Facebook’s purchase of WhatsApp came as a surprise to many, but not Google or Microsoft, who were both apparently bidding on the company as well as Facebook. While we don’t know the details of exactly how the bidding war went down, we do know the result. The $19 billion purchase price was clearly the result of a bidding war, especially when you consider that Google had offered WhatsApp $1 billion back in April of last year. However, I believe that this probably kicked off the bidding war that ultimately resulted in Facebook winning the war with a bid of $19 billion. Now, while many knew that Google and Facebook had been fighting for WhatsApp, it now appears that Microsoft, logically, was involved as well.
However, Microsoft’s Founder and former CEO and Chairman has indicated to Rolling Stone that not only was Microsoft interested, but that they were willing to buy. Just not for the $19 billion price. Saying regarding Google’s involvement in the bidding, "Microsoft would have been willing to buy it, too.?.?.?.?I don’t know for $19 billion, but the company’s extremely valuable."
Not just that, but he said that the price was higher than he would have expected and that user bases are extremely valuable. He then follows by saying, "It’s software; it can morph into a broad set of things ? once you’re set up communicating with somebody, you’re not just going to do text. You’re going to do photos, you’re going to share documents, you’re going to play games together."
The truth is that Bill Gates is a very wealthy man because he’s very smart and he’s very spot on here. Sure, Microsoft would’ve benefitted from purchasing WhatsApp, but they already have Skype. There is no doubt that Skype needs an overhauling for mobile, but that doesn’t change the fact that Skype has a solid user base and people know Skype as well as they know Microsoft. Realistically, WhatsApp’s value is hyperinflated by Facebook’s own hyperinflated value. Without Facebook’s valuation, a $19 billion purchase is simply impossible because Facebook doesn’t have $19 billion in cash on hand. Not to mention, I simply don’t understand how Facebook can explain to investors how they’ll be able to pay back the initial investment of $19 billion in WhatsApp.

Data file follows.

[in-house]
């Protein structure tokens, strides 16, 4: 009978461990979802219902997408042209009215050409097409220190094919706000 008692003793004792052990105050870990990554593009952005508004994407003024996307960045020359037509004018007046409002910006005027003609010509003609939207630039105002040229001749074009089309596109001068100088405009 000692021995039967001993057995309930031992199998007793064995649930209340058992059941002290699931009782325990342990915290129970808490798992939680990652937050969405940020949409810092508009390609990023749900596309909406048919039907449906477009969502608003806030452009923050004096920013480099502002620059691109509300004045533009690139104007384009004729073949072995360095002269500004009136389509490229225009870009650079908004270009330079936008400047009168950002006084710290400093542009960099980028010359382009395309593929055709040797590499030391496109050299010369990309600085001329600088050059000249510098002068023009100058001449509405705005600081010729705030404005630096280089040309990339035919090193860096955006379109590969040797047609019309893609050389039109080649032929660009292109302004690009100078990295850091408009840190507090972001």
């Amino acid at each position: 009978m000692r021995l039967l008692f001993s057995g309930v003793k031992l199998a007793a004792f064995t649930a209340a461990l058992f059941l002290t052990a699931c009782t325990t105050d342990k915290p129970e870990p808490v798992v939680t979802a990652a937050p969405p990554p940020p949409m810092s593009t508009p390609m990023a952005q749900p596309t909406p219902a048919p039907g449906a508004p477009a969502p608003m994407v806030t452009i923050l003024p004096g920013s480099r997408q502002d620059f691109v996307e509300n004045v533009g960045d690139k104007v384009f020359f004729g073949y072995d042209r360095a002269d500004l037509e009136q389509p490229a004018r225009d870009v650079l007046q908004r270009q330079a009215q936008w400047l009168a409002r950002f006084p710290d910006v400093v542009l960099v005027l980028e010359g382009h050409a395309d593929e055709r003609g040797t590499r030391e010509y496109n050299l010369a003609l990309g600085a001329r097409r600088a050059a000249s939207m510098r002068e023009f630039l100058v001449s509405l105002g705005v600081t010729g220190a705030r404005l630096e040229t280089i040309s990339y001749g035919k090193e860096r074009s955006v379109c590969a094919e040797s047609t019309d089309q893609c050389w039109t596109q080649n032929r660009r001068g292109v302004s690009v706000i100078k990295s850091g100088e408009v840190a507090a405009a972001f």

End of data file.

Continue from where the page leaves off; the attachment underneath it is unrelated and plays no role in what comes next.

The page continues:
Realistically, this is just another case of Facebook removing another competitor from the space and preventing them from being acquired by a competitor as well. First came Instagram, and for that they paid $1 billion for what was considered outrageous at the time. And then, Facebook dropped the $19 billion WhatsApp bomb on everyone and simply turned the valuation game into a joke. While I’m not convinced that Facebook’s decision to pay $19 billion for WhatsApp was a sound business decision, it was clearly a competitive one in order to prevent their competition from overtaking them. And therein lies one of the problems with having a bunch of enormous corporations, we simply can never have competition because they’ll continually buy out their competitors. And so, we still only really have Facebook, Twitter and Google+.